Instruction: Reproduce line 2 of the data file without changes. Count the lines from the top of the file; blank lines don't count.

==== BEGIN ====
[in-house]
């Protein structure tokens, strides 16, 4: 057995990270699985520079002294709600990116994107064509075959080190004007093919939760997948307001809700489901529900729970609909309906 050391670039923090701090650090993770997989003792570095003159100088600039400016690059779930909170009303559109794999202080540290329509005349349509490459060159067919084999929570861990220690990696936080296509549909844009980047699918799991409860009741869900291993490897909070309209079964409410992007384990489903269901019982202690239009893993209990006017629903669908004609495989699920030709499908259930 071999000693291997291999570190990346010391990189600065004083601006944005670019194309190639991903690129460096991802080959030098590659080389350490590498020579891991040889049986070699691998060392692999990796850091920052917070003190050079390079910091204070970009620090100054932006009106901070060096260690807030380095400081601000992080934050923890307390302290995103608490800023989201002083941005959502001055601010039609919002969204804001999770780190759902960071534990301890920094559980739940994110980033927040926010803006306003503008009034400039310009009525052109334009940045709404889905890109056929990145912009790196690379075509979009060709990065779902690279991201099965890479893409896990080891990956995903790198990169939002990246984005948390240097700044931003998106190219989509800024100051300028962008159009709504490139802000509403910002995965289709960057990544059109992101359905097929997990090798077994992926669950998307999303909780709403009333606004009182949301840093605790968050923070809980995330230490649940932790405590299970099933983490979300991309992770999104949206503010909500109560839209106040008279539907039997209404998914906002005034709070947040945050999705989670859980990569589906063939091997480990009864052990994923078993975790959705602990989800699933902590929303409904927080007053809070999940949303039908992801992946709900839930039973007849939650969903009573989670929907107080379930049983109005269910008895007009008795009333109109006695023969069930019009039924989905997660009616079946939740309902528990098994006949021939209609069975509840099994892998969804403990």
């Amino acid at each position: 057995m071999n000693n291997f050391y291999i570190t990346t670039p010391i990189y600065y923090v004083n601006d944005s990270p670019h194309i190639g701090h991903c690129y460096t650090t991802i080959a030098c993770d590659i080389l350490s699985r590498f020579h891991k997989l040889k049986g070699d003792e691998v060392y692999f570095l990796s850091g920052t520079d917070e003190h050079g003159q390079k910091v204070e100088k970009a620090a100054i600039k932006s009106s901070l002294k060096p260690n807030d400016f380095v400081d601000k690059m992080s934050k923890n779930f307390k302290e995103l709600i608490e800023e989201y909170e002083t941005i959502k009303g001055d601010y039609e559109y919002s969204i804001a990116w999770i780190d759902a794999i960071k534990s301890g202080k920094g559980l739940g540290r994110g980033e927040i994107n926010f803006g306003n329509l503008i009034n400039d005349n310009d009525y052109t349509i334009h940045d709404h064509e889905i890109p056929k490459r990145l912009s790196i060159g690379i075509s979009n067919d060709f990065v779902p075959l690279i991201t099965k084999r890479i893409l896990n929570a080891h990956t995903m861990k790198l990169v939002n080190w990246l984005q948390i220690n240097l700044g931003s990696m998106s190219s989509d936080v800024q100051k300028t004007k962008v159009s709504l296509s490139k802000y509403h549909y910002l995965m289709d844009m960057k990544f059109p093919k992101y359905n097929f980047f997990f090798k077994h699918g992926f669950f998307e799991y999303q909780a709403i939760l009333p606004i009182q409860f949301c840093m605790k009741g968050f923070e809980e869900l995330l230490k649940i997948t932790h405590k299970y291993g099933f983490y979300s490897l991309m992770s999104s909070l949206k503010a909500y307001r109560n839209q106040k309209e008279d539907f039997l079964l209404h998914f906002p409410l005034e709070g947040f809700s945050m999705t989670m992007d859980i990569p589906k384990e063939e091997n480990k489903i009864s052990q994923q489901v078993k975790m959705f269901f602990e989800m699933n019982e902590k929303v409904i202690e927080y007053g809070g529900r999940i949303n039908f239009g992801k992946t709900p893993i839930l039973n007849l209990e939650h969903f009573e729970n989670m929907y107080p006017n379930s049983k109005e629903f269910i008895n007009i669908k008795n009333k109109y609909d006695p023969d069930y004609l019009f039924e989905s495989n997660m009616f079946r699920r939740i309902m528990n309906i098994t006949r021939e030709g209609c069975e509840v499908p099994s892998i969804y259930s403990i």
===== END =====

């Protein structure tokens, strides 16, 4: 057995990270699985520079002294709600990116994107064509075959080190004007093919939760997948307001809700489901529900729970609909309906 050391670039923090701090650090993770997989003792570095003159100088600039400016690059779930909170009303559109794999202080540290329509005349349509490459060159067919084999929570861990220690990696936080296509549909844009980047699918799991409860009741869900291993490897909070309209079964409410992007384990489903269901019982202690239009893993209990006017629903669908004609495989699920030709499908259930 071999000693291997291999570190990346010391990189600065004083601006944005670019194309190639991903690129460096991802080959030098590659080389350490590498020579891991040889049986070699691998060392692999990796850091920052917070003190050079390079910091204070970009620090100054932006009106901070060096260690807030380095400081601000992080934050923890307390302290995103608490800023989201002083941005959502001055601010039609919002969204804001999770780190759902960071534990301890920094559980739940994110980033927040926010803006306003503008009034400039310009009525052109334009940045709404889905890109056929990145912009790196690379075509979009060709990065779902690279991201099965890479893409896990080891990956995903790198990169939002990246984005948390240097700044931003998106190219989509800024100051300028962008159009709504490139802000509403910002995965289709960057990544059109992101359905097929997990090798077994992926669950998307999303909780709403009333606004009182949301840093605790968050923070809980995330230490649940932790405590299970099933983490979300991309992770999104949206503010909500109560839209106040008279539907039997209404998914906002005034709070947040945050999705989670859980990569589906063939091997480990009864052990994923078993975790959705602990989800699933902590929303409904927080007053809070999940949303039908992801992946709900839930039973007849939650969903009573989670929907107080379930049983109005269910008895007009008795009333109109006695023969069930019009039924989905997660009616079946939740309902528990098994006949021939209609069975509840099994892998969804403990």